45. Ramsden CE, Zamora D, Leelarthaepin B, Majchrzak-Hong SF, Faurot KR, Suchindran CM, Ringel A, Davis JM, Hibbeln JR (2013) Use of dietary linoleic acid for secondary prevention of coronary heart disease and death: evaluation of recovered data from the Sydney Diet Heart Study and updated meta-analysis. BMJ 346:e8707CrossRefGoogle Scholar
  46. Salvi S, Tuberosa R (2005) To clone or not to clone plant QTLs: present and future challenges. Trends Plant Sci 10(6):297–304CrossRefGoogle Scholar
  47. Shen B, Allen WB, Zheng P, Li C, Glassman K, Ranch J, Nubel D, Tarczynski MC (2010) Expression of ZmLEC1 and ZmWRI1 increases seed oil production in maize. Plant Physiol 153(3):980–987CrossRefGoogle Scholar
  48. Shen B, Roesler K (2017) Maize kenerl oil content In: Larkins BA (eds) Maize kernel development. Centre for Agriculture and Biosciences International, pp 160–174Google Scholar
  49. Shintani DK, Ohlrogge JB (1994) The characterization of a mitochondrial acyl carrier protein isoform isolated from Arabidopsis thaliana. Plant Physiol 104(4):1221–1229CrossRefGoogle Scholar
  50. Song T, Chen S (2004) Long term selection for oil concentration in five maize populations. Maydica 49:9–14Google Scholar
  51. Song X, Song T, Dai J, Rocheford TR, Li J (2004) QTL mapping of kernel oil concentration with high-oil maize by SSR markers. Maydica 49:41–48Google Scholar
  52. Val LD, Schwartz SH, Kerns MR, Deikman J (2009) Development of a high oil trait for maize. In: Molecular genetic approaches to maize improvement. Springer, Berlin, pp 303–323Google Scholar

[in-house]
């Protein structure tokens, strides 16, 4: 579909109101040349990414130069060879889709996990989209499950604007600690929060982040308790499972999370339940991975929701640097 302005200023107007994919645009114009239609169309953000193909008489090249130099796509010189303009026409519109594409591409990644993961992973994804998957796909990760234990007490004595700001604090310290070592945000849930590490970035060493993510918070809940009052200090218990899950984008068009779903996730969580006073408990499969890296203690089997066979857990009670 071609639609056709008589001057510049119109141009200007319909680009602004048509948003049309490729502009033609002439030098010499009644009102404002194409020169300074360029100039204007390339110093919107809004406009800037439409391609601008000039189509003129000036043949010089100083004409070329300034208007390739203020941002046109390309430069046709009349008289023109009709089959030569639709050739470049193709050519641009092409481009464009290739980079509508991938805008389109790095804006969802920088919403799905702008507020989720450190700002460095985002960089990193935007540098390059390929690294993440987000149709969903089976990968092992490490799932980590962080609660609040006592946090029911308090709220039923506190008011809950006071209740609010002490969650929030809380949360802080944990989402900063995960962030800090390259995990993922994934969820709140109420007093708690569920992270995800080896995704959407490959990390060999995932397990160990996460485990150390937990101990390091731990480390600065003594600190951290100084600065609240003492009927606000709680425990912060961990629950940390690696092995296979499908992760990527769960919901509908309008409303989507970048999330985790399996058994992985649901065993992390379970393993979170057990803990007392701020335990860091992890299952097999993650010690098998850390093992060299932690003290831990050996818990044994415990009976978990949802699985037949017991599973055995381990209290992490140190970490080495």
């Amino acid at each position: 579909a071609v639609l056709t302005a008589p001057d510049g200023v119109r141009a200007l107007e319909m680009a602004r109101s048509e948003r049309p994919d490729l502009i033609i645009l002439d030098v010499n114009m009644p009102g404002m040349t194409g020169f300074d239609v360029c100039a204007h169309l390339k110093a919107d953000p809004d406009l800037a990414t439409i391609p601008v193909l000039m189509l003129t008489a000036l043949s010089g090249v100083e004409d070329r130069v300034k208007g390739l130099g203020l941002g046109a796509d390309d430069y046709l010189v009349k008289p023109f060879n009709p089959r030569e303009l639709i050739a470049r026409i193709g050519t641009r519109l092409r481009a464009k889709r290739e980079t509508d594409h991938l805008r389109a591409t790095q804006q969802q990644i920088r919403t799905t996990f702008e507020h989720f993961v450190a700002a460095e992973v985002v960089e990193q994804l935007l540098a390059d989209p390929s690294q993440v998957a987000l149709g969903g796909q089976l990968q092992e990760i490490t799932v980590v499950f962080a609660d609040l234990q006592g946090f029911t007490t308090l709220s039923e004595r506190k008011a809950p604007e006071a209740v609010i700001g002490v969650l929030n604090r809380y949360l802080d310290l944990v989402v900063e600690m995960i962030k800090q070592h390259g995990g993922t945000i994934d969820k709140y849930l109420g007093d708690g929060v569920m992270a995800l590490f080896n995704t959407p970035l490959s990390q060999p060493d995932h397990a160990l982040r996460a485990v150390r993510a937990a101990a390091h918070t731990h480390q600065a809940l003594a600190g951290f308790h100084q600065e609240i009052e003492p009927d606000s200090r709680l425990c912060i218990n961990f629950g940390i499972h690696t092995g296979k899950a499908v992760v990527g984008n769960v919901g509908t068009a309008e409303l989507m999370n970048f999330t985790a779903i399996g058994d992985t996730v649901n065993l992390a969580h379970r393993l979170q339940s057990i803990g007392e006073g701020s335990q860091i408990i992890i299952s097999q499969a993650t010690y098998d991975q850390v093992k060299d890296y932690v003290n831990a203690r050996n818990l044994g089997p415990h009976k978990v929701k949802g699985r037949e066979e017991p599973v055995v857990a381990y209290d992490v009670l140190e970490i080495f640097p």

53. Wang H, Wu B, Song T, Chen S (2009) Effects of long-term selection for kernel oil concentration in KYHO, a high-oil maize population. Crop Sci 49(2):459CrossRefGoogle Scholar
  54. Wang Z, Liu N, Ku L, Tian Z, Shi Y, Guo S, Su H, Zhang L, Ren Z, Li G, Wang X, Zhu Y, Qi J, Zhang X, Chen Y, Lübberstedt T (2016) Dissection of the genetic architecture for grain quality-related traits in three RIL populations of maize (Zea mays L.). Plant Breeding 135(1):38–46CrossRefGoogle Scholar
  55. Wassom JJ, Wong JC, Martinez E, King JJ, DeBaene J, Hotchkiss JR, Mikkilineni V, Bohn MO, Rocheford TR (2008a) QTL Associated with maize kernel oil, protein, and starch concentrations; kernel mass; and grain yield in Illinois high oil × B73 backcross-derived lines. Crop Sci 48(1):243CrossRefGoogle Scholar
  56. Wassom JJ, Mikkelineni V, Bohn MO, Rocheford TR (2008b) QTL for fatty acid composition of maize kernel oil in Illinois High Oil × B73 backcross-derived lines. Crop Sci 48(1):69CrossRefGoogle Scholar
  57. Weber EJ (1987) Lipids of the kernel. In: Watson SA, Ramstad PE (eds) Corn: chemistry and technology. American Association of Cereal Chemists, St. Paul, pp 311–349Google Scholar
  58. Xiao Y, Liu H, Wu L, Warburton M, Yan J (2017) Genome-wide association studies in maize: praise and stargaze. Mol Plant 10(3):359–374CrossRefGoogle Scholar